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May 4, 2017 § 34 Comments

I’m leaving tomorrow for Mallorca, or Disneybicycleland as I like to call it. Last year I went with the bike rental thing. It was fine, especially watching everyone have to lug bike carriers, assemble, disassemble, break things, curse, throw shit, and realize that they’d brought everything except the double reverse half-spline Campy BB off-centering tool, and the only one available on the island cost $850. Euros.

The rental bike was fine. It really was. The tires were shitty, though. And it had been rode hard and put away wet. Except the chain, which had been put away dry.

It descended okay and passed the only test that mattered, which was beating Oatmeal and Twigmeal on the big climb that one day.

But this year I knew that Oatmeal and Twigmeal would be riding bigger miles, faster miles, uphillier miles, and they would be thirsting for revenge so I decided that this year I’d take my own Cannodale EVO Super Six Extra Plus Carbon a-la-carbone Elektroshift SRAM full carbon FastForward F-4 100% carbon wheels and new tires and clean chain and of course my boss South Bay Cycling handlebar tape.

I was going to need every advantage I could get to avoid being skinned alive by Oatmeal and Twigmeal, the avenging Norwegian norsemen from Norselandia who hated Karl Ove Knausgaard.

But first I needed a bike carrier. The Internet shattered my budget of $40 after a few hours of scouring, so I went to the next best thing, Boozy P., ace mechanic and hops specialist.

“Hey, Boozy, how can I ship my bike to Mallorca on the cheap?”

“That’s easy. We’ll use a bike box.”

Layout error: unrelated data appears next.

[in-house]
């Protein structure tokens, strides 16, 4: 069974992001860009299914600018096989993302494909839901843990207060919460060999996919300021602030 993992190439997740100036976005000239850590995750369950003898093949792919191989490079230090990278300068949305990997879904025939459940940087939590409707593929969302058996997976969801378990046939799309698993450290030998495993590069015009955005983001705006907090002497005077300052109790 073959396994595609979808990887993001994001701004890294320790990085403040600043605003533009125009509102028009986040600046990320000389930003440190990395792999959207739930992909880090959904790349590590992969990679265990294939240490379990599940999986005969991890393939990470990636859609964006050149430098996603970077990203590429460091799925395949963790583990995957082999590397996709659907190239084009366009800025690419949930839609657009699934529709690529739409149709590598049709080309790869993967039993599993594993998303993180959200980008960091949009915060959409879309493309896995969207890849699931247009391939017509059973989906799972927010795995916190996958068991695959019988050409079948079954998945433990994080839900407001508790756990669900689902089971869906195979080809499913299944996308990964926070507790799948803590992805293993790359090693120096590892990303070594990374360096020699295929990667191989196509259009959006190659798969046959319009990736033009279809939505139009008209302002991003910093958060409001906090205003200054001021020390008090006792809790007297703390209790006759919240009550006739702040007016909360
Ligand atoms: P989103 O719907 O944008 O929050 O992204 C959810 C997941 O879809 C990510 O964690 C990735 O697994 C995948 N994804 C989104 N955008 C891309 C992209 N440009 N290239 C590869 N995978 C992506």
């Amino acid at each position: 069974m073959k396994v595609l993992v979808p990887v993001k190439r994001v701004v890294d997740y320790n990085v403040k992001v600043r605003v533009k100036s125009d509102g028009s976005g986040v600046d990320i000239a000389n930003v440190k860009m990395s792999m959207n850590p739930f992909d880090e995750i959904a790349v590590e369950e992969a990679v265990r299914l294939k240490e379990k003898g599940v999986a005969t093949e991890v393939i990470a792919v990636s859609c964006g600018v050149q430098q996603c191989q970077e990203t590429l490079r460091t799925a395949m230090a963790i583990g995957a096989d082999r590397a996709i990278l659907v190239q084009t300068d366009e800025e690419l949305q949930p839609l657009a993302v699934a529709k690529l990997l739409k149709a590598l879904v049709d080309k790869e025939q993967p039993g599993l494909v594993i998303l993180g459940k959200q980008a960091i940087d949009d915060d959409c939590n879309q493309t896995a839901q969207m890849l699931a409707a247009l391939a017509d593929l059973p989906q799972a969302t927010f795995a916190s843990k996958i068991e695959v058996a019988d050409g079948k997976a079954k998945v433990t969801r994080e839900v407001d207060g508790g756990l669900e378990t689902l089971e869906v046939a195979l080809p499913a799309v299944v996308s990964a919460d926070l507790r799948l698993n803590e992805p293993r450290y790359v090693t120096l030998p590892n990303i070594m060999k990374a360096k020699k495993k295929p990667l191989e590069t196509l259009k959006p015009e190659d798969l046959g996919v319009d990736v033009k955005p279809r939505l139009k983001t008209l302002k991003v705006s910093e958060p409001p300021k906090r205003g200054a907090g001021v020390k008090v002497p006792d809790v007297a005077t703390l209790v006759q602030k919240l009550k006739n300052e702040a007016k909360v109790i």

“Like one of those things they have at the bike shop?”


“Do they work? Won’t my bike get crushed?”

“Wanky, bike companies ship eleventy hundred thousand bikes a day in those things. You’ll be fine.”

“What’ll it run me?”

“The box, tape, zip ties, hub protectors, and Boozy P. Bike Boxing Special is only available today at the low, low, low price of $40.”

“Done,” I said.

Boozy P. packed up the bike just fine, although he had to take out my water bottle and tool bottle for a couple of minutes. “There’s just one thing to look out for when you pack it for the return trip,” he said.


“Don’t forget the pedals or the saddle. People always forget stuff when they box a bike, and wind up at their destination missing something really important.”

“Yes, sir,” I said.

I got home and called Boozy. “Hey, I can’t find my toolkit and water bottle.”

“Oh, yeah, I forgot to put them back on the bike. I’ll leave them outside for ya. Lucky you’re not in Mallorca.”

Next, as part of my careful planning, I checked the KLM web site to find out how much they were going to gouge me for the bike box. My daughter had told me to get that squared away weeks ago, but I was busy with Telo.